heterogeneity (RxC) tests power
Joe Felsenstein
joe at evolution.genetics.washington.edu
Tue Nov 5 12:40:00 EST 1996
In article <6352FR831.6FBV101996 at manifesto.Nihonkai.jp>,
Ivan Zimogorov <ivan at manifesto.nihonkai.jp> wrote:
>Well I came up with a novel way to test heterogeneity of gene frequencies
>between samples of haploid individuals from several populations (sounds
>like Karl Pearson, so what? :-)). The question is how to compare other
>methods (like X^2, Fisher's exact, conditional X^2 etc) with it. I
>simulated genetic drift by the coalescence process, then sampled from
>diverged populations, repeated that process many times to get empirical
>powers for the different degrees of divergence.. Therefore, under the
>neutral scenario I have an idea how things behave.
As you seem to be aware, heterogeneity chi-squares are testing whether the gene
frequencies are different at all, and that difference could be due to genetic
drift.
>Now, how do people implement selection? Motoo Kimura's treatment of
>random intensity selection when there is no dominance, gives U-shaped
>allele frequency distribution. Is it theoretically valid to generate
>steady-state distribution of allele frequencies for each population from
>a Beta(a<1, b<1) density to approximate Kimura's results?
Actually Kimura's 1954 work was not correct about there being an equilibrium
distribution in this case. The U-shaped distribution becomes ever more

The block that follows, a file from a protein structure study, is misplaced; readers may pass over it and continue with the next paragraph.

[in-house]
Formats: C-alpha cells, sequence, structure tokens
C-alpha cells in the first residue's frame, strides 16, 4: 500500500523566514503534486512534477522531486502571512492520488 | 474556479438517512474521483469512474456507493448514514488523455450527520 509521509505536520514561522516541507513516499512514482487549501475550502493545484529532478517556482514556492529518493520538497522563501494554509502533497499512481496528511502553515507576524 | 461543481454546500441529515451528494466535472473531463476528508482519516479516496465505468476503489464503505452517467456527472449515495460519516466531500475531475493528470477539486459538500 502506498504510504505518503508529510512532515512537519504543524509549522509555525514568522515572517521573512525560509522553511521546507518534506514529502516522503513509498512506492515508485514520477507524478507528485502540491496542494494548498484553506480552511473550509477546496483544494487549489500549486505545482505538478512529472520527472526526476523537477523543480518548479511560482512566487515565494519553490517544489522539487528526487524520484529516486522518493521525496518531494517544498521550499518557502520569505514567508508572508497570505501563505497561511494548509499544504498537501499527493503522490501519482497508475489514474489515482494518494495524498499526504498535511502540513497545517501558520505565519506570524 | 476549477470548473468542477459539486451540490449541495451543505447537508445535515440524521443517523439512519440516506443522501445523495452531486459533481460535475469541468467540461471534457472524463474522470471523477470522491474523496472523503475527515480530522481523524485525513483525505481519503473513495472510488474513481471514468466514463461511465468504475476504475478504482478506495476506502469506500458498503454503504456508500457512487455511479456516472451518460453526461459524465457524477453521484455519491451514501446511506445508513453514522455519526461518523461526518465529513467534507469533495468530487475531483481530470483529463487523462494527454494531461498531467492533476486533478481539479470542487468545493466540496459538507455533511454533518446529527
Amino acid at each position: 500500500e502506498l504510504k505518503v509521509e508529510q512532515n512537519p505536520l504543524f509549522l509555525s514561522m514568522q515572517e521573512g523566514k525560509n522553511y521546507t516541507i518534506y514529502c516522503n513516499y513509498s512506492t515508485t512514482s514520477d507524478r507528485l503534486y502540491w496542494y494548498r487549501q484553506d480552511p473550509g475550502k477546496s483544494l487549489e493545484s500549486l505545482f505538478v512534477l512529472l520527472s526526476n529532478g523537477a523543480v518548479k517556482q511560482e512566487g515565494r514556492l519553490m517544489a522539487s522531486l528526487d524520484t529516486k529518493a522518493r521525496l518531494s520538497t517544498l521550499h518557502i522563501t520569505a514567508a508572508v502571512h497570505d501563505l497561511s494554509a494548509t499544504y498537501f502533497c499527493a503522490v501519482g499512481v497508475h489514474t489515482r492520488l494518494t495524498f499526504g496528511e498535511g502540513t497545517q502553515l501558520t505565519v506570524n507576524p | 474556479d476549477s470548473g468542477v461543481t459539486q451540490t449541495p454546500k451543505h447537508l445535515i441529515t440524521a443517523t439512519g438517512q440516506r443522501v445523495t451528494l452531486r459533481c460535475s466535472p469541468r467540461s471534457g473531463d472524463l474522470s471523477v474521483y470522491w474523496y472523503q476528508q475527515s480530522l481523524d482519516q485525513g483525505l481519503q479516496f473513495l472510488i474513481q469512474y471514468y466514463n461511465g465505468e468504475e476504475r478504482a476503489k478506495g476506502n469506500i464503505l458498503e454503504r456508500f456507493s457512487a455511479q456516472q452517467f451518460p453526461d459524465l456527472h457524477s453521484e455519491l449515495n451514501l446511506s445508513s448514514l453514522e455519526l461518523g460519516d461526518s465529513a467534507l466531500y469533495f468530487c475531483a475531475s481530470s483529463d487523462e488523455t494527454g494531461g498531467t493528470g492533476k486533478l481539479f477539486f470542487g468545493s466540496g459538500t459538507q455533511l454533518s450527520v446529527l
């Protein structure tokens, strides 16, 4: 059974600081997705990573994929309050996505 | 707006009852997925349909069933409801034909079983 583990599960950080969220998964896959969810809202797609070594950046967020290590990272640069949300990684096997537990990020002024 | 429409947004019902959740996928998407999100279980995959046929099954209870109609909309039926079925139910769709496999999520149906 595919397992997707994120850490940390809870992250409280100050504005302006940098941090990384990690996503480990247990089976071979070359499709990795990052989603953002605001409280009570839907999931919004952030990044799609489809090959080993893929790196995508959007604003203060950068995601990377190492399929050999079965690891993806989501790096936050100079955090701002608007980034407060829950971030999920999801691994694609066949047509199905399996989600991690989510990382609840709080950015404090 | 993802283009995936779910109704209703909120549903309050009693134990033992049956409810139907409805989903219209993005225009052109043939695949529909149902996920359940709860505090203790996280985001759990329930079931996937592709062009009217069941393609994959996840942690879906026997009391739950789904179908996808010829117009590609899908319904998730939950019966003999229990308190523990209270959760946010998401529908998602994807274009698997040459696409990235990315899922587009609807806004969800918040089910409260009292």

extreme. It is not approximated by any particular Beta distribution.
You can verify this by putting the process on a log(p/(1-p)) scale and
seeing that it becomes a normal distribution that becomes flatter and
flatter.
Of course you can use the diffusion equation solutions for lots of other
cases such as deleterious mutation, overdominance with mutation, etc. The
problem is that there are a lot of different possible distributions.
>What shape
>should allele frequency profile follow for a non-equilibrium situation? I
>could not find if there is any theory done for that case. I'd appreciate
>any references, and hints.
There is a paper in press that is relevant. It is due out in Genetics
soon (next few months) and makes major progress on coalescents with
selection. As it is not by me or my lab, I can't give a further description
of it, but watch for it.
Of course you could always do an old-fashioned non-coalescent simulation
which simulates the whole population, and generate gene frequencies in
the subpopulations that way. Note that you can simulate a smaller population
by noting that as N --> infinity with s, u, m --> 0 such that Ns, Nu, and Nm
stay constant one approaches a diffusion limit. Since the diffusion limit
is a good approximation to the original population which has a finite N,
you can also approximate that case by using any other one which has the
identical diffusion limit. Thus a case with N=10^6, s = 0.00001,
u = 10^(-6), and t = 10^6 generations of divergence, is reasonably well
approximated by one with N = 100, s= 0.1, u = 0.01, and t = 100 generations
of divergence. Thus you can economically simulate it.
--
Joe Felsenstein joe at genetics.washington.edu (IP No. 128.95.12.41)
Dept. of Genetics, Univ. of Washington, Box 357360, Seattle, WA 98195-7360 USA
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